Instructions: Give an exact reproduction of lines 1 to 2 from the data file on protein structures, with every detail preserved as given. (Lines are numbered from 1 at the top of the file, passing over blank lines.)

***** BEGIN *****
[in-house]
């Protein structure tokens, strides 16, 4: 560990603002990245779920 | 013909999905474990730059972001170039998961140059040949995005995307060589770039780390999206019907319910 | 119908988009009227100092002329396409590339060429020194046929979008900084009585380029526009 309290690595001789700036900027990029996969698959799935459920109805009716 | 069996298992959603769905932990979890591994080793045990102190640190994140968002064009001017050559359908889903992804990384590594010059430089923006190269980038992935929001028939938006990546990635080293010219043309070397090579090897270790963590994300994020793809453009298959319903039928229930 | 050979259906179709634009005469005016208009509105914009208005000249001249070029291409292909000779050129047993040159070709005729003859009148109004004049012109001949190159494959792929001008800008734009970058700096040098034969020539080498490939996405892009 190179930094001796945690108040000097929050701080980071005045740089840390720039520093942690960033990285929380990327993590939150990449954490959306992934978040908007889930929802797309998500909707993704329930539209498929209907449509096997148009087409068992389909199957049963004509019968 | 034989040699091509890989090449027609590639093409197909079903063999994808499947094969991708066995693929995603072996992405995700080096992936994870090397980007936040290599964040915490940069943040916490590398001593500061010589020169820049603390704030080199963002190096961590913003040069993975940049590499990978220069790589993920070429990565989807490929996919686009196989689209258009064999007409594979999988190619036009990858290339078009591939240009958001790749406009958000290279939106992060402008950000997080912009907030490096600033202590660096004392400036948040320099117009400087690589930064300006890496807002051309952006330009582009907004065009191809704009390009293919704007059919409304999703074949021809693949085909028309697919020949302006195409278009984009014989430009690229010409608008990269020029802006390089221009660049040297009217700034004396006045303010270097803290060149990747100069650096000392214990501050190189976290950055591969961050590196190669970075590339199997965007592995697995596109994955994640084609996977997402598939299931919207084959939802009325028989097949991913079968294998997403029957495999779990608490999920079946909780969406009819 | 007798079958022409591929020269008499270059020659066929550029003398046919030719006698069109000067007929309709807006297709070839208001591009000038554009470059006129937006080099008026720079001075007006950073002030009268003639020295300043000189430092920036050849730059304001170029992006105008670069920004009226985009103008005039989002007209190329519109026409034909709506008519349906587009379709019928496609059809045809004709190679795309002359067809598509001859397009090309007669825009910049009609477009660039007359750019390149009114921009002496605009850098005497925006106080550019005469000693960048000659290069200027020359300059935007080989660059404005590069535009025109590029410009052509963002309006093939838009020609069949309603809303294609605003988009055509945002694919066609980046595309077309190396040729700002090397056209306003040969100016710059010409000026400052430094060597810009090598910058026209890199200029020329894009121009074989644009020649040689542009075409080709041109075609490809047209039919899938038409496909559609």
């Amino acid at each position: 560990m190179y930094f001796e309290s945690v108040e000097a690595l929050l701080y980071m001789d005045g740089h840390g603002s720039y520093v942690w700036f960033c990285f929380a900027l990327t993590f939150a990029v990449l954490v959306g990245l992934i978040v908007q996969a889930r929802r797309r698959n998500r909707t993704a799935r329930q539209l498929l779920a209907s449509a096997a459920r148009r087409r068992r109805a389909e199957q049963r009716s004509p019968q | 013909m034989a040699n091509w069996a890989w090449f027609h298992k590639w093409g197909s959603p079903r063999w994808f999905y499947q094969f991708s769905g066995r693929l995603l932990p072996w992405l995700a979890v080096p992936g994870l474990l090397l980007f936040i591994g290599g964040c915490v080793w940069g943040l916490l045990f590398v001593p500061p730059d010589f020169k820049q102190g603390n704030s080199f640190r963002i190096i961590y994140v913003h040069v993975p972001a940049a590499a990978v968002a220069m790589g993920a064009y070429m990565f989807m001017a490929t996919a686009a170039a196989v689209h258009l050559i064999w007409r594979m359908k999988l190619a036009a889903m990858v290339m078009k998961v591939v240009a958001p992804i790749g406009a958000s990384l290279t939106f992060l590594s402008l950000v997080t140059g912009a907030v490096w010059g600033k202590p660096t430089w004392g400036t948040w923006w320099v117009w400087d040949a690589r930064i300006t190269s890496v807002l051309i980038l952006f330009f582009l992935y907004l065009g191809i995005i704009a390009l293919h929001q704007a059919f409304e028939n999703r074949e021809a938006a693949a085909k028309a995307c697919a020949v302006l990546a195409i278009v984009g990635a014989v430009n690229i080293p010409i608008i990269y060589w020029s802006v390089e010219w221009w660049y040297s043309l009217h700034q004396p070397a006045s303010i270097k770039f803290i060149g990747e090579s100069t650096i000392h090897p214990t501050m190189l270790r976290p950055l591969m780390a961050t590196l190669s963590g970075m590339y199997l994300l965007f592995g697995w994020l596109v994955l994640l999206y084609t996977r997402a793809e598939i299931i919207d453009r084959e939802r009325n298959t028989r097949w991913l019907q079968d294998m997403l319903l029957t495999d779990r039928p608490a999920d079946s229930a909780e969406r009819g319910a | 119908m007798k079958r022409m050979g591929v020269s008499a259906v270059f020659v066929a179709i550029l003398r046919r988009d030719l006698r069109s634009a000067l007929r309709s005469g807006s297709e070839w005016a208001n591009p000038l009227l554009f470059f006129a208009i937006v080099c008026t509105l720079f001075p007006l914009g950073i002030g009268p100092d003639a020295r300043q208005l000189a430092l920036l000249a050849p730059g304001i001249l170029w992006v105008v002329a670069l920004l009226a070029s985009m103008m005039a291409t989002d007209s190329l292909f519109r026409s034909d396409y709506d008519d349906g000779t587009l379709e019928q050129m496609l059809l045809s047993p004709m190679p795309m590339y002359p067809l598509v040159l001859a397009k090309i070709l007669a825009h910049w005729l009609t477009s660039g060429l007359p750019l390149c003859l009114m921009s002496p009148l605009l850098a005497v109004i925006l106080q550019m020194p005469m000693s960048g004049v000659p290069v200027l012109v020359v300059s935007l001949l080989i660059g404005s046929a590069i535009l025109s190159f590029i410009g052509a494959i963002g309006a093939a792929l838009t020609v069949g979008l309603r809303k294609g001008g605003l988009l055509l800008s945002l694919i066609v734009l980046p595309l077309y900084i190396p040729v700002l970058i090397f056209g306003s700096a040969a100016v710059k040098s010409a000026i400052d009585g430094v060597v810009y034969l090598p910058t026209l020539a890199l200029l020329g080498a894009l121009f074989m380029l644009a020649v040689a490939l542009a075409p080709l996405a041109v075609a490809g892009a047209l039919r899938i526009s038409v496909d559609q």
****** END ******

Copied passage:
[in-house]
């Protein structure tokens, strides 16, 4: 560990603002990245779920 | 013909999905474990730059972001170039998961140059040949995005995307060589770039780390999206019907319910 | 119908988009009227100092002329396409590339060429020194046929979008900084009585380029526009 309290690595001789700036900027990029996969698959799935459920109805009716 | 069996298992959603769905932990979890591994080793045990102190640190994140968002064009001017050559359908889903992804990384590594010059430089923006190269980038992935929001028939938006990546990635080293010219043309070397090579090897270790963590994300994020793809453009298959319903039928229930 | 050979259906179709634009005469005016208009509105914009208005000249001249070029291409292909000779050129047993040159070709005729003859009148109004004049012109001949190159494959792929001008800008734009970058700096040098034969020539080498490939996405892009 190179930094001796945690108040000097929050701080980071005045740089840390720039520093942690960033990285929380990327993590939150990449954490959306992934978040908007889930929802797309998500909707993704329930539209498929209907449509096997148009087409068992389909199957049963004509019968 | 034989040699091509890989090449027609590639093409197909079903063999994808499947094969991708066995693929995603072996992405995700080096992936994870090397980007936040290599964040915490940069943040916490590398001593500061010589020169820049603390704030080199963002190096961590913003040069993975940049590499990978220069790589993920070429990565989807490929996919686009196989689209258009064999007409594979999988190619036009990858290339078009591939240009958001790749406009958000290279939106992060402008950000997080912009907030490096600033202590660096004392400036948040320099117009400087690589930064300006890496807002051309952006330009582009907004065009191809704009390009293919704007059919409304999703074949021809693949085909028309697919020949302006195409278009984009014989430009690229010409608008990269020029802006390089221009660049040297009217700034004396006045303010270097803290060149990747100069650096000392214990501050190189976290950055591969961050590196190669970075590339199997965007592995697995596109994955994640084609996977997402598939299931919207084959939802009325028989097949991913079968294998997403029957495999779990608490999920079946909780969406009819 | 007798079958022409591929020269008499270059020659066929550029003398046919030719006698069109000067007929309709807006297709070839208001591009000038554009470059006129937006080099008026720079001075007006950073002030009268003639020295300043000189430092920036050849730059304001170029992006105008670069920004009226985009103008005039989002007209190329519109026409034909709506008519349906587009379709019928496609059809045809004709190679795309002359067809598509001859397009090309007669825009910049009609477009660039007359750019390149009114921009002496605009850098005497925006106080550019005469000693960048000659290069200027020359300059935007080989660059404005590069535009025109590029410009052509963002309006093939838009020609069949309603809303294609605003988009055509945002694919066609980046595309077309190396040729700002090397056209306003040969100016710059010409000026400052430094060597810009090598910058026209890199200029020329894009121009074989644009020649040689542009075409080709041109075609490809047209039919899938038409496909559609």